Early Risers Are Seen to be Less Moral at Night - New Study
By Sarah Thomas | July 18, 2014 1:54 PM EST
We have all heard that early to bed and early to rise makes a man healthy, wealthy and wise, but recent research reveals that the well known phrase isn't really true after all. New findings say that early riser's ethics and moral values go down the drain by night. "Morning people are more likely to cheat and behave unethically in the night hours," said researchers.
A man jogs on the sand next to the Pacific Ocean at sunrise in Hermosa Beach A man jogs on the sand next to the Pacific Ocean at sunrise in Hermosa Beach, California June 20, 2014. REUTERS/Lucy Nicholson (UNITED STATES - Tags: SOCIETY SPORT)
The research paper, The Morality of Larks and Owls, examined the levels of honesty among people depending on what time of the day they wake up. The study found a connection between individual's moral values and ethical choices and their sleep patterns. More specifically their "chronotype," which is an attribute of human beings that reflect the time of the day when they are physically most active.
Researchers at Johns Hopkins University, Washington University, Georgetown and Harvard observed 200 people's behaviour on the basis of a questionnaire that they were given to fill up, it involved problem solving tests and games. The subjects were promised a $10 reward on completing the tests on time and bigger rewards for completing the contests. The subjects did not realise that they were being tested on their honesty and thought it to be a game.
The assistant professor of business ethics at Georgetown University and a research fellow at Harvard University in the US, Sunita Sah, said that the results of the research had shook the stereotype about evening people being somehow dissolute, as the early rising larks were seen to be more ethical in the morning and the 'owls' were more principled during the night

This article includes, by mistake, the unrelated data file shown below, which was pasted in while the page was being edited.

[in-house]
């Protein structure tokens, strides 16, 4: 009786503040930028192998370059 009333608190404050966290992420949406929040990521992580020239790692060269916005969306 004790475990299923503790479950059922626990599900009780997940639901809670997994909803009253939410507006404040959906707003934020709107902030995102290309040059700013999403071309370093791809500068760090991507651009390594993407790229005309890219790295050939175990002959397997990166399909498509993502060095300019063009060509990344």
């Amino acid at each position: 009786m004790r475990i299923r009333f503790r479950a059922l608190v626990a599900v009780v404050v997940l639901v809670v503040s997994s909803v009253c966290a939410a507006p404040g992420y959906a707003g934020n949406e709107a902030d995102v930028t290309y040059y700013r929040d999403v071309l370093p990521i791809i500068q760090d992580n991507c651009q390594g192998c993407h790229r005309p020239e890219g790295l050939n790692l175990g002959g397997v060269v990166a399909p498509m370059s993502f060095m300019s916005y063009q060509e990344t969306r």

The study reported, "In the morning, evening people are more unethical than morning people." Sah said, "The findings have major implications for workplaces relying on ethical decisions and honesty - particularly where there are shift patterns." She explained that the research throws light on how decision-making is affected by a person's chronotype. It raises questions about working hours and the structure of the working day.
The subject's choice of sticking to the rules of filling the questionnaire and completing it on time changed with their internal body clocks and different times of the day at which the test was given to them.
Pointing towards the study, the report concluded, "They cast doubt on the stereotype that evening people are somehow dissolute." Also throwing light that people's ethical choices may vary according to their time of waking but none of the two groups 'early larks' or 'night owls' could be distinguished as being more ethically right than the other. Their moral values dipped at different times of the day depending on their chronotype.
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